The Hawick band who floored the Bungalow crowd
Hawick band, Johnny & The Roccos are singled out for praise in the latest book to be written and published by Borderer Loudon Temple.
“The Bungalow – Stories from The Venue and Those Who Played There”, written by the former journalist and music agent who booked all of the bands to play the legendary Paisley gig in the late ’70s and early ’80s, got its official launch this week.
The Bungalow became a Mecca for punk after Glasgow’s city fathers banned any outfits that were following the lead of The Sex Pistols. It would become the launch pad for a remarkable number or careers – all musicians who went on to greater things, such as actor Peter Capaldi, US chat show host Craig Ferguson and Creation Records' founder Alan McGee.
As the writer says in his introduction: "The Bungalow was, no question, a very healthy breeding ground for talent."
As individual recollections unfold, many from artists who played there and some from audience members too, it's clear that they all felt that something "very special" happened there.
Some of the top bands from the period played there, including The Fall, The Skids, Echo and The Bunnymen, The Psychedelic Furs and Teardrop Explodes. Pete Townshend of The Who once turned up, guitar in hand, keen to take part in the Saturday jam session. His band would play Glasgow’s Apollo Theatre that night.
Loudon himself has picked out his own highlights, and among them he selected appearances by the Hawick-based rock 'n' rollers, led by Bob Fish. The 1980 line-up was an all-Hawick affair with Ian Ball on bass and Jim Fisher on drums.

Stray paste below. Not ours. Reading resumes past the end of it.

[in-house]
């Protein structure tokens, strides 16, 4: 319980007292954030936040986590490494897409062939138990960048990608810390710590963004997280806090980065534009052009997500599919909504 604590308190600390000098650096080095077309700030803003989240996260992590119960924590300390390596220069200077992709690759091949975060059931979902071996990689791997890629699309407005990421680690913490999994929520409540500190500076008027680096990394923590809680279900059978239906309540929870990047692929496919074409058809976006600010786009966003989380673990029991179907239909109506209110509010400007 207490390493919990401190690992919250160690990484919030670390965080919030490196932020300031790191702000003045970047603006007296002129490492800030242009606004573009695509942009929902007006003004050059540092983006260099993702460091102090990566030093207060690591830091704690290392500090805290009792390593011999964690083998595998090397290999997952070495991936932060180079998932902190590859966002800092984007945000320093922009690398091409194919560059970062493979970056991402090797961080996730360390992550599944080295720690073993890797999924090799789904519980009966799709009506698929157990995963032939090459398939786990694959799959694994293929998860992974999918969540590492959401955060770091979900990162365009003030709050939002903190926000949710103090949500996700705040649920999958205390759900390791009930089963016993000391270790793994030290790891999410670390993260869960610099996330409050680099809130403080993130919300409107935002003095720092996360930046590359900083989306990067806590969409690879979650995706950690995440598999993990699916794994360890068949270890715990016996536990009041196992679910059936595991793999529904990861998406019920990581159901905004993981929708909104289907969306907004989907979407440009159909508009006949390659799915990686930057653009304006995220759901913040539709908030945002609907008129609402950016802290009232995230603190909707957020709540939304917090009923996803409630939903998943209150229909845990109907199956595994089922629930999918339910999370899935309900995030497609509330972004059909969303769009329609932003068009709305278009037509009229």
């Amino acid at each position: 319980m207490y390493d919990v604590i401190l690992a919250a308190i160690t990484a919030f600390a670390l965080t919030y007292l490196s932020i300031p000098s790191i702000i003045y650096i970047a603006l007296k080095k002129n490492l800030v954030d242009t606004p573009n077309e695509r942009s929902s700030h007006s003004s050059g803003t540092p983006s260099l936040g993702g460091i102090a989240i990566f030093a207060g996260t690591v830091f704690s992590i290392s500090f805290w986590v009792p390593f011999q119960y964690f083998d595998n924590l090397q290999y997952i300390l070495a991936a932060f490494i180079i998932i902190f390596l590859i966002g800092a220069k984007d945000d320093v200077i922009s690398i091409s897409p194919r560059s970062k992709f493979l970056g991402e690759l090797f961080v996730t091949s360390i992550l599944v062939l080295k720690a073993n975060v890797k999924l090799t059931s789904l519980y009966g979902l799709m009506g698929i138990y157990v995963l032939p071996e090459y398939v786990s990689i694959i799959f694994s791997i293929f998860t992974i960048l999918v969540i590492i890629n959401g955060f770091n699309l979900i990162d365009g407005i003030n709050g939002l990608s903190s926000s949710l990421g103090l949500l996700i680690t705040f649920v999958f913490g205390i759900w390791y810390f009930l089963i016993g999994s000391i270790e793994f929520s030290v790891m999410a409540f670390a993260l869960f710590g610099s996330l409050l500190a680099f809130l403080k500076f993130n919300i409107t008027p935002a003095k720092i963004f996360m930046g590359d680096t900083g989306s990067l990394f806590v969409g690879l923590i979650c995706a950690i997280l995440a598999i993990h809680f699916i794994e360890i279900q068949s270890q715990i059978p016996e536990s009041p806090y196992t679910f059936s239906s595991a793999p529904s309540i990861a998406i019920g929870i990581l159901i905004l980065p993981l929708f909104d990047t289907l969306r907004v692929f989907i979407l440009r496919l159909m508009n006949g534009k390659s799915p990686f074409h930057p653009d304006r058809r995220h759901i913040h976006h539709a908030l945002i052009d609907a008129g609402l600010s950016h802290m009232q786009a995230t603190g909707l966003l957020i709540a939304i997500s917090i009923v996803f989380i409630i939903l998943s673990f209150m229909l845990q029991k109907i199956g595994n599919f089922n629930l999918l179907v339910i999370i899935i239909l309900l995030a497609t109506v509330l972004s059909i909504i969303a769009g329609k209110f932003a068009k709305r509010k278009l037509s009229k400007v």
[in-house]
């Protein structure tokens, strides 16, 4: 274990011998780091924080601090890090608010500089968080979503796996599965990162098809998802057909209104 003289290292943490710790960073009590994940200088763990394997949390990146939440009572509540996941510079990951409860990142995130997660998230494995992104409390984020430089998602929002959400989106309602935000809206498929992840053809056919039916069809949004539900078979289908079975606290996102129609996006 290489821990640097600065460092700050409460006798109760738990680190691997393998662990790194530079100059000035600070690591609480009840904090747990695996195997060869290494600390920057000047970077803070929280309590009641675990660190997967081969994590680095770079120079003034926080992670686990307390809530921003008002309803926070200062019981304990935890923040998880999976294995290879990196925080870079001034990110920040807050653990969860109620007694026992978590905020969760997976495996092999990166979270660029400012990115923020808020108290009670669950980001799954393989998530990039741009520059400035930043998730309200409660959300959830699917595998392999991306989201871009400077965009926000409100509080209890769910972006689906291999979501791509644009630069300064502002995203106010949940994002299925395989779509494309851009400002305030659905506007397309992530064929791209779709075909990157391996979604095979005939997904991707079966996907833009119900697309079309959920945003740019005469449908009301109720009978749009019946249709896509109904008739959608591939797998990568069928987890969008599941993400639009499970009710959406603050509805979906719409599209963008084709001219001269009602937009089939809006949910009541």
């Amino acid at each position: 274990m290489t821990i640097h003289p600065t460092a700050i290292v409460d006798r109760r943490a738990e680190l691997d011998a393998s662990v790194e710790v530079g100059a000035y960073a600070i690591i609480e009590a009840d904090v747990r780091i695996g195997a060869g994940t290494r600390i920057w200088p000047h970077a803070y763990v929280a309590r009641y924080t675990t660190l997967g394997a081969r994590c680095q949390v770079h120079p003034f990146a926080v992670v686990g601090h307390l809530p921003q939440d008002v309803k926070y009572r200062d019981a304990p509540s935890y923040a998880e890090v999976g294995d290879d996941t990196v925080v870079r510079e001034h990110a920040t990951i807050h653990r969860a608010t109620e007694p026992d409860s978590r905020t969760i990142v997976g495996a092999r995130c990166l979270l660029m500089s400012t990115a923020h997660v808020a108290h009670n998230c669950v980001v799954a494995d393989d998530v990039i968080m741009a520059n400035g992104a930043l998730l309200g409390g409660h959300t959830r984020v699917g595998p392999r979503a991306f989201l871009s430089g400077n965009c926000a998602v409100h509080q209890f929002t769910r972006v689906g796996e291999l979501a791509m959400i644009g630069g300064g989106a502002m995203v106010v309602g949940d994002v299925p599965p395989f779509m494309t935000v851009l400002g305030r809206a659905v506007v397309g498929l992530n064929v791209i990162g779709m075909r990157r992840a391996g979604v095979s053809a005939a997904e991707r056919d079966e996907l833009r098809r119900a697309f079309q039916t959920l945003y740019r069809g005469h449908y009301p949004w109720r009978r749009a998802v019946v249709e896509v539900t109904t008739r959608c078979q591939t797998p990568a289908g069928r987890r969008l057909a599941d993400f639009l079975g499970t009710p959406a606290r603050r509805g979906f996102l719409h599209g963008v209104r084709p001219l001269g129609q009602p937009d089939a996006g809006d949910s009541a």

He says: "They were so popular in Scandinavia and countries like France and Germany, that we rarely got a chance to catch them in action on their home turf.
"Lead guitarist Bob Fish (not to be confused with that man with the same name who played with chart regulars, Darts) went to extraordinary lengths to keep the band's sound as close to "period" as possible.
"They played The Bungalow three times, and on each occasion, we all floated home three inches off the ground."
The Bungalow Bar book (176 pages including dozens of photos from the period) is on sale now for £15 from the www.beenandgoneanddoneit.com website. £5 from each book sold will go to help the homeless.
Loudon, who is now in his 70s, officially retired from working as a journalist three years ago, and was forced to put his Brookfield-Knights music agency into hibernation when the pandemic stopped live music happening in March last year.
Asked if he had any more books in the pipeline, he quipped: "I'm just getting warmed up," and revealed that the project he is now working on had been inspired by Hawick jeweller and watchmaker Hamish Smith, whom he lived next door to as a schoolboy at Burnfoot in the 1960s.
"It's a book that will tell the story of The Flying Scot racing bikes that were hand-built by David Rattray and Company in Glasgow, and are now highly sought after," he explained.
"The very first time I encountered one, it was Hamish's pride and joy, way back around 1960 when he first got it, and I was thrilled to find out that he still has the same bike and cherishes it just as much as he ever did."
Loudon has interviewed many owners to gather in their me-and-my-bike adventures and achievements, including Hamish, who will have the book dedicated to him.
"I have tracked down one owner who has a collection of thirty Flying Scots, some of them very rare examples, spoken to track and road race champions who would never dream of parting with their precious bikes, and had interesting chats with former employees who worked with Rattray's, to get their stories captured," he said.
"It has been a major, but hugely enjoyable undertaking and I hope to have it finished before the end of this year."